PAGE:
Why Are Farmers opposing Agriculture Reform Bill?
10-Aug-2021 | Article by Legal White Official
Agriculture sector of India is gigantic and little complexed. About 1.3 billion peoples’ livelihoods is being protected by the farmers and their produce contributes about 15 per cent in the $2.7 trillion economy.
Only after the inception of the “Green Revolution” in transformed India from being a country having consistent food shortage to a giant exporter majorly obtaining surplus. Unfortunately, from nearly a decade, finances in the farming industry have been stagnant and now it is clearly seen that this sector needs an evolution in this era since modernisation has changed all the basics.
In good faith, Lok Sabha passed three farm bills namely, the Farmers (Empowerment and Protection) Agreement of Price Assurance and Farm Services Bill; the Farmers Produce Trade and Commerce (Promotion and Facilitation) Bill; and the Essential Commodities (Amendment) Bill to enhance the structure, to provide freedom and to secure their livelihood.
What does the New Farm Bill say?
- The Farmers (Empowerment and Protection) Agreement of Price Assurance and Farm Services Bill allow farmers to make agreements with the buyer even before the production of any crop.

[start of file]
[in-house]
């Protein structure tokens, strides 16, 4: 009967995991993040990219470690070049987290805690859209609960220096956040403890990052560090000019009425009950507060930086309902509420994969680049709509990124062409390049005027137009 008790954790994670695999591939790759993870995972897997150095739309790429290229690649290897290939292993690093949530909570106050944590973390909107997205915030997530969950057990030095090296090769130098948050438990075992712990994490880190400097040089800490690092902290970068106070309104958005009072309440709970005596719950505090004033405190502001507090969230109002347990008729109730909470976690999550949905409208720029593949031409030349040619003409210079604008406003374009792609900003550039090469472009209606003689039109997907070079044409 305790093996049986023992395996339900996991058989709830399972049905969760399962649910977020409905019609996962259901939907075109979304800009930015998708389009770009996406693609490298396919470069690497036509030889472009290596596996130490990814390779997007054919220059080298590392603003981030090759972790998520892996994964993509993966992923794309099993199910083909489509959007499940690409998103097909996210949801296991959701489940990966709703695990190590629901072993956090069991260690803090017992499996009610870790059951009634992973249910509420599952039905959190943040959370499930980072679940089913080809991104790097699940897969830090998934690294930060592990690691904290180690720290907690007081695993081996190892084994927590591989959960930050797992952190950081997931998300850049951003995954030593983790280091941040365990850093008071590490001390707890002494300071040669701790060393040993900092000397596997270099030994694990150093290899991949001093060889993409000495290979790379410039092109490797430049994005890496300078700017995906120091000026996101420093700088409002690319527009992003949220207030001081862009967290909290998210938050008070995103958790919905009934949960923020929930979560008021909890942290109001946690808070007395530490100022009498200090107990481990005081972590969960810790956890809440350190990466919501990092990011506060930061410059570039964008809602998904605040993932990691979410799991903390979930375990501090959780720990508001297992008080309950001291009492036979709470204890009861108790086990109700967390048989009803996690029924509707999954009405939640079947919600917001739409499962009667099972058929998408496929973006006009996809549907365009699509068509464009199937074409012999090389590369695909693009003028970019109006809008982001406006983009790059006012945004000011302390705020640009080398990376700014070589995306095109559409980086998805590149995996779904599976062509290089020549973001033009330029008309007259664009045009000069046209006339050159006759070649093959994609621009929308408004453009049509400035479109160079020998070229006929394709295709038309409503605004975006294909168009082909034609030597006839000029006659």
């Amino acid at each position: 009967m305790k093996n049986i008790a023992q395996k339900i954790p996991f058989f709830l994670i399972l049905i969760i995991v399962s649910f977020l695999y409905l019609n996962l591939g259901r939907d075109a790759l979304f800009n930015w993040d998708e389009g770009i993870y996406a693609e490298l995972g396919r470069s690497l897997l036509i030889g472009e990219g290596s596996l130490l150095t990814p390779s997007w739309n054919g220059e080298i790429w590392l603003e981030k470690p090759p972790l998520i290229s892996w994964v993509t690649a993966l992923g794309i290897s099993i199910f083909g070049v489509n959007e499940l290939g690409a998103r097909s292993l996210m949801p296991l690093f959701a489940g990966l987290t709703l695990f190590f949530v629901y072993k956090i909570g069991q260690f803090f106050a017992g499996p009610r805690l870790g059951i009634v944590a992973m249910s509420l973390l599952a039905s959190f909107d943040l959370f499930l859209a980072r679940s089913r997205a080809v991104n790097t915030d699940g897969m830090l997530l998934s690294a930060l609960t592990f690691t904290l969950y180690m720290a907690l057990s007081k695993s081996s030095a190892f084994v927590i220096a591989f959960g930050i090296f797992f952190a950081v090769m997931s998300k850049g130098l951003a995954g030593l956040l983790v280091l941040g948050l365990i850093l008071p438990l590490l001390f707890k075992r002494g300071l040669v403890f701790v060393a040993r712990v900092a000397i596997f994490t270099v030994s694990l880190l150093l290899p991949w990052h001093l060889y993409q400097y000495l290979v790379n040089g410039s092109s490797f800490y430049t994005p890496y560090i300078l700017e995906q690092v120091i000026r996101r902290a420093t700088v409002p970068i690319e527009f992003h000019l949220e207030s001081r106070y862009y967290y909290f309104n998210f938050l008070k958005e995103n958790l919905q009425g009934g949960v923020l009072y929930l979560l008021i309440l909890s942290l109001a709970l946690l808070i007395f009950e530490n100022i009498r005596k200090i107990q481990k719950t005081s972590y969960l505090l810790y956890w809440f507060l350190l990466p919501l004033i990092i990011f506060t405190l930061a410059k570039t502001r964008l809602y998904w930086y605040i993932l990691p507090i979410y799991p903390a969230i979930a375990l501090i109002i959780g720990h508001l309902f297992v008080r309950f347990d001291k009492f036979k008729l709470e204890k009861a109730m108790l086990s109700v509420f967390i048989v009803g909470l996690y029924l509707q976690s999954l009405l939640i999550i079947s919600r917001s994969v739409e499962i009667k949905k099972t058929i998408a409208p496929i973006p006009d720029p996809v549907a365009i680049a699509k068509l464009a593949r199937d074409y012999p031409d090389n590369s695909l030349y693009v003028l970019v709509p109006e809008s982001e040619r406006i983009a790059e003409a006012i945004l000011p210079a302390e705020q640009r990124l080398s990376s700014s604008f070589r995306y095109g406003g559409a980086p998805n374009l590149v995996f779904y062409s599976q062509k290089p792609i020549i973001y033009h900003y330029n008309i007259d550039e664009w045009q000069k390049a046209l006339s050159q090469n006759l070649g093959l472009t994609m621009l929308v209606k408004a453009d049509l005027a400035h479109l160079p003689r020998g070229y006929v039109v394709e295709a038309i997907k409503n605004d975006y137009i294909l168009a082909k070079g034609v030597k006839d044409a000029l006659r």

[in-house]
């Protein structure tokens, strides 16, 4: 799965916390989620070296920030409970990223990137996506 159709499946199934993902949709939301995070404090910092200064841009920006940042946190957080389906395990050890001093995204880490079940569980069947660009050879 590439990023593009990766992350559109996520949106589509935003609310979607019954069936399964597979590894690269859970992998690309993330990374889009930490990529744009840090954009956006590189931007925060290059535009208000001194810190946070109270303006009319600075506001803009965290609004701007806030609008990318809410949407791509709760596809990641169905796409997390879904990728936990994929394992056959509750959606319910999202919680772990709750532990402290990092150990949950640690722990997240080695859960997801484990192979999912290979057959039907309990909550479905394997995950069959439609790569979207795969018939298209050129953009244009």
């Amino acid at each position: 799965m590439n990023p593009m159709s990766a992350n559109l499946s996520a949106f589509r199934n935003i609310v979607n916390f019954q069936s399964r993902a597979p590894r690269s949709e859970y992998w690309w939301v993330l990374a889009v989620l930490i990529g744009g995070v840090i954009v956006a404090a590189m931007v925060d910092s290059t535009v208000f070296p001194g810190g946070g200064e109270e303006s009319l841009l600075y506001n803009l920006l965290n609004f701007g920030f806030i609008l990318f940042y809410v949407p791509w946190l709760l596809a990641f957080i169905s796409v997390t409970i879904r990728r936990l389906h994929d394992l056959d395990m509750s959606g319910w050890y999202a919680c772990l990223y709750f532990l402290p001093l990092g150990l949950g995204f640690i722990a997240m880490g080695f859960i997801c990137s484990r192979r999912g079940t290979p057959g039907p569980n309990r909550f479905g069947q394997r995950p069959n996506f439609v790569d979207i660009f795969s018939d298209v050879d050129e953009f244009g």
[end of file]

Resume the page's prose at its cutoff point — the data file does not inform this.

- The Farmers Produce Trade and Commerce (Promotion and Facilitation) Bill allows inter-state and intra-state trading of produce; meaning they can trade beyond the Agricultural Produce Market Committee (APMC) markets majorly regulated by the government.
- The Essential Commodities (Amendment) Bill will give freedom to produce, supply and store inventory which was earlier restrained by the ESCA.
Why farmers are protesting against the farm bill?
Even before the farm bills were passed, a clamour from the farmers were heard. Since 26th November 2020, the country has been witnessing massive agitation carried out by the farmers. Even after a lot of ruckus, the two bills have finally been cleared through a voice vote.
Let us now discuss why farmers are against the bill, what issues farmers have, and how government can calm them by offering better negotiations: